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Benchmark comparing map access vs slice search
package main
import (
"math/rand"
"testing"
"time"
)
const (
numItems = 100 // change this to see how number of items affects speed
keyLen = 10
valLen = 20
)
func gen(length int) string {
var s string
for i := 0; i < length; i++ {
s += string(rand.Int31n(126-48) + int32(48))
}
return s
}
type Item struct {
Key string
Val string
}
/********************
* A typical key/value storage, once as map[string]string, once
* as []*Item{string,string}.
*/
func populateKV(theArr []*Item, theMap map[string]string) string {
var query string
var k, v string
rand.Seed(time.Now().UnixNano())
// pick one of the items at random to be the lookup key
queryI := rand.Int31n(numItems)
for i := 0; i < numItems; i++ {
k = gen(keyLen)
v = gen(valLen)
theMap[k] = v
theArr[i] = &Item{Key: k, Val: v}
if i == int(queryI) {
query = k
}
}
return query
}
func BenchmarkKVItemSlice(b *testing.B) {
var found bool
theMap := make(map[string]string)
theArr := make([]*Item, numItems)
q := populateKV(theArr, theMap)
b.ResetTimer()
var j int
for i := 0; i < b.N; i++ {
for j = 0; j < numItems; j++ {
if theArr[j].Key == q {
found = true
continue
}
}
}
if !found {
b.Fail()
}
}
func BenchmarkKVStringMap(b *testing.B) {
var found bool
theMap := make(map[string]string)
theArr := make([]*Item, numItems)
q := populateKV(theArr, theMap)
b.ResetTimer()
for i := 0; i < b.N; i++ {
if theMap[q] != "" {
found = true
}
}
if !found {
b.Fail()
}
}
/********************
* A set of integers, once as []int, once as map[int]struct{}
*/
func populateInts(theArr []int, theMap map[int]struct{}) int {
var query int
rand.Seed(time.Now().UnixNano())
// pick one of the items at random to be the lookup key
queryI := rand.Int31n(numItems)
for i := 0; i < numItems; i++ {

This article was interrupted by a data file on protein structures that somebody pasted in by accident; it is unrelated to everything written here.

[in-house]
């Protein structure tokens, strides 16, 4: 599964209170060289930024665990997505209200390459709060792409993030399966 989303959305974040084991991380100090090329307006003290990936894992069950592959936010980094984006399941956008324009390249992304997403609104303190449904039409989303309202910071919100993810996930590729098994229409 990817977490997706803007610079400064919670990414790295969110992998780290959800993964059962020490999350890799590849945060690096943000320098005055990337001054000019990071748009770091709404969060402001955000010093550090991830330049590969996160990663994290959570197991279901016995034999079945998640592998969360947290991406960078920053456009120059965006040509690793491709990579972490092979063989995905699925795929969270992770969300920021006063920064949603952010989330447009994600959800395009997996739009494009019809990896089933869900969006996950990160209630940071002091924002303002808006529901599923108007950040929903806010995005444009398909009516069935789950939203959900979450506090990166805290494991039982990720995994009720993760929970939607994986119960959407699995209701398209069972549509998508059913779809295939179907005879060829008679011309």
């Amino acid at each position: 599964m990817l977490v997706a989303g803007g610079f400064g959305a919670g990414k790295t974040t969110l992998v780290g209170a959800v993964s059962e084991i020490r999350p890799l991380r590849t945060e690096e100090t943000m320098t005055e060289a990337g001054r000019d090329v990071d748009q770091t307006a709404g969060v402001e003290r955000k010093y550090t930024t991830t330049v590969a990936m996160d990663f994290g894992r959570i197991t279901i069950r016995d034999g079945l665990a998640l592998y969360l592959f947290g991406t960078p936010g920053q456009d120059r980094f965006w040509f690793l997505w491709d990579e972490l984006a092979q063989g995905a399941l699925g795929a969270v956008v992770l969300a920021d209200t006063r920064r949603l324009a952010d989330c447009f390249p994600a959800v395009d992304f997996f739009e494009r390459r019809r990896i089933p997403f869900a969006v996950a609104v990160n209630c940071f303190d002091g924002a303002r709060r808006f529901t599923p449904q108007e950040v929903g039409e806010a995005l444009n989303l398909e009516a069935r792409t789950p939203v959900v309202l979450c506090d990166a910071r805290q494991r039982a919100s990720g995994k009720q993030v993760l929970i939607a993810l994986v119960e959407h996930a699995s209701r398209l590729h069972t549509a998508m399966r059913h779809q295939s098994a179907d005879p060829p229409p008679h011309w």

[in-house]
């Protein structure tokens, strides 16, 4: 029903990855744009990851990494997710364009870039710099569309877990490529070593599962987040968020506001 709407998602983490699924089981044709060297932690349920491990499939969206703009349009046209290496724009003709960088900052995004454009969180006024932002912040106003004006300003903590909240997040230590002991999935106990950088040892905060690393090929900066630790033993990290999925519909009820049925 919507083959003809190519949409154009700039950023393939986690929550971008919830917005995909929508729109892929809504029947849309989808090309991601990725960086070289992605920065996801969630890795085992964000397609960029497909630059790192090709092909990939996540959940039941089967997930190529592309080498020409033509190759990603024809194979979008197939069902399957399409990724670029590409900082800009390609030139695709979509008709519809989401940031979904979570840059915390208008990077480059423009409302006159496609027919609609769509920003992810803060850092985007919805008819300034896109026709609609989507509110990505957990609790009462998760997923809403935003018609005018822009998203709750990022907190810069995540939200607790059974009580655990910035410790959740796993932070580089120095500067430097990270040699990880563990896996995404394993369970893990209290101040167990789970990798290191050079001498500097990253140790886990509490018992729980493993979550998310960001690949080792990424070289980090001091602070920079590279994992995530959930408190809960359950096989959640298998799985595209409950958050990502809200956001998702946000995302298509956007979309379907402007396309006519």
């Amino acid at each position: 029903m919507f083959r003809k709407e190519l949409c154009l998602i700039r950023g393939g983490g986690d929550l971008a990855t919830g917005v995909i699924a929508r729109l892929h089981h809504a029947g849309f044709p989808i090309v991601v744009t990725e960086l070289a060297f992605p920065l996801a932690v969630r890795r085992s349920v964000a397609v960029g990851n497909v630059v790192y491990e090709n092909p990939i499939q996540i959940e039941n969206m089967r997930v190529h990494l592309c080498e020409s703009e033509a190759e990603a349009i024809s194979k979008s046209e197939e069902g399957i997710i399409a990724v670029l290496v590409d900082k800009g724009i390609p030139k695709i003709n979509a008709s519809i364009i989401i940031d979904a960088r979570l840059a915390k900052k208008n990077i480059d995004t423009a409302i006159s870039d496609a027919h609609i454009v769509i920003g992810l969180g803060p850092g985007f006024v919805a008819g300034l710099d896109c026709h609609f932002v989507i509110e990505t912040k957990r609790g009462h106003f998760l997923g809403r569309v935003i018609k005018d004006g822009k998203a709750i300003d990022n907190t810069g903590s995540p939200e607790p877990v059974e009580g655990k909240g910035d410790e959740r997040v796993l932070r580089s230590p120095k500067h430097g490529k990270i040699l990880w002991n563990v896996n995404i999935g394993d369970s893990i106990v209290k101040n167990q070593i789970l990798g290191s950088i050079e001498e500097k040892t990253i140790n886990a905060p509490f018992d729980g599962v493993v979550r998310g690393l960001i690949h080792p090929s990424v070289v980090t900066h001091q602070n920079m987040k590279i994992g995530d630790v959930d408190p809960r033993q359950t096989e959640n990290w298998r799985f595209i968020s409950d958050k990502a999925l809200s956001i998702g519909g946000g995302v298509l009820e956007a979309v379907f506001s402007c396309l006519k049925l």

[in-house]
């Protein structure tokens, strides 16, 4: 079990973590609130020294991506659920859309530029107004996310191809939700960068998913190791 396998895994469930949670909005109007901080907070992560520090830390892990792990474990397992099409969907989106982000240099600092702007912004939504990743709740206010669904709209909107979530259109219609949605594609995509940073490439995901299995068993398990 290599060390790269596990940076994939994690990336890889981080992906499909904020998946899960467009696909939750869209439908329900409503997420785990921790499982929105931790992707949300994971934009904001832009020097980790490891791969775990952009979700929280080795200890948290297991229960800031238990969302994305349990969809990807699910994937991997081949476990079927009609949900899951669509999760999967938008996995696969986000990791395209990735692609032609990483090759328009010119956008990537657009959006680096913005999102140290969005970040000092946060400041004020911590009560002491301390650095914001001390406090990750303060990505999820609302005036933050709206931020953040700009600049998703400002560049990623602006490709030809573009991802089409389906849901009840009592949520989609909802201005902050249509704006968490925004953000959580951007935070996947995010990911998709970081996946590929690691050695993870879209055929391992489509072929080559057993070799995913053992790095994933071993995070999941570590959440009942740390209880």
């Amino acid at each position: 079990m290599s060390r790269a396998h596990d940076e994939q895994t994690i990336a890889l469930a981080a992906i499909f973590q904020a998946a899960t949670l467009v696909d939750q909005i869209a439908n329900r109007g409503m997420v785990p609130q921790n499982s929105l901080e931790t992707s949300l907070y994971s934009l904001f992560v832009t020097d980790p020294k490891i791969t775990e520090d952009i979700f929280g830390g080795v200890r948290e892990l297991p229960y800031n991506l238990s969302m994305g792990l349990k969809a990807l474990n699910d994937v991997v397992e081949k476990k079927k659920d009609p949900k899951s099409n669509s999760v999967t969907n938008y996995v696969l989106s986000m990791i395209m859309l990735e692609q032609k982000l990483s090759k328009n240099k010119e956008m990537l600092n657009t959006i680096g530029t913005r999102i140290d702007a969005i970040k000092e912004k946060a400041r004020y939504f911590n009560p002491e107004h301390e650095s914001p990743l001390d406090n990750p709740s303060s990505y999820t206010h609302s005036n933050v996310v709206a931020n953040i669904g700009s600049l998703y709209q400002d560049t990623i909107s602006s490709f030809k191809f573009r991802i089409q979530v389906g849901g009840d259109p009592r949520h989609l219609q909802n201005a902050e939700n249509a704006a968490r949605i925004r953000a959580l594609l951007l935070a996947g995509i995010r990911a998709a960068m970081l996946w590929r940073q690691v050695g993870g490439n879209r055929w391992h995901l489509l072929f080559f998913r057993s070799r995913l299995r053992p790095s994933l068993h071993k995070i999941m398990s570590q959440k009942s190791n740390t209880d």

num := rand.Int()
theArr[i] = num
theMap[num] = struct{}{}
if i == int(queryI) {
query = num
}
}
return query
}
func BenchmarkSetIntSlice(b *testing.B) {
var found bool
theMap := make(map[int]struct{})
theArr := make([]int, numItems)
q := populateInts(theArr, theMap)
b.ResetTimer()
var j int
for i := 0; i < b.N; i++ {
for j = 0; j < numItems; j++ {
if theArr[j] == q {
found = true
continue
}
}
}
if !found {
b.Fail()
}
}
func BenchmarkSetIntMap(b *testing.B) {
var found bool
theMap := make(map[int]struct{})
theArr := make([]int, numItems)
q := populateInts(theArr, theMap)
b.ResetTimer()
for i := 0; i < b.N; i++ {
if _, ok := theMap[q]; ok {
found = true
}
}
if !found {
b.Fail()
}
}
@simenfd

This comment has been minimized.

simenfd commented Dec 23, 2016

A "continue" statement begins the next iteration of the innermost "for" loop at its post statement.

Is there not a flaw in this code, regarding the continue statements? They continue on the innermost, while you mean outer, right?

@saniapro

This comment has been minimized.

saniapro commented Apr 5, 2018

definately should rewrite this part of code

for j = 0; j < numItems; j++ {
	if theArr[j] == q {
		found = true
		continue
	}
}

like this

for _, value := range theArr {//use range instead increment to avoid unnesessary index bounds check
	if value == q {
		found = true
		break//continue just pass all the items even if we found
	}
}

So on my i7-7700 On 20 items

go test -bench=Set
BenchmarkSetIntSlice-8          300000000                3.64 ns/op
BenchmarkSetIntMap-8            200000000                6.40 ns/op

100 items

BenchmarkSetIntSlice-8          100000000               27.1 ns/op
BenchmarkSetIntMap-8            200000000                6.71 ns/op
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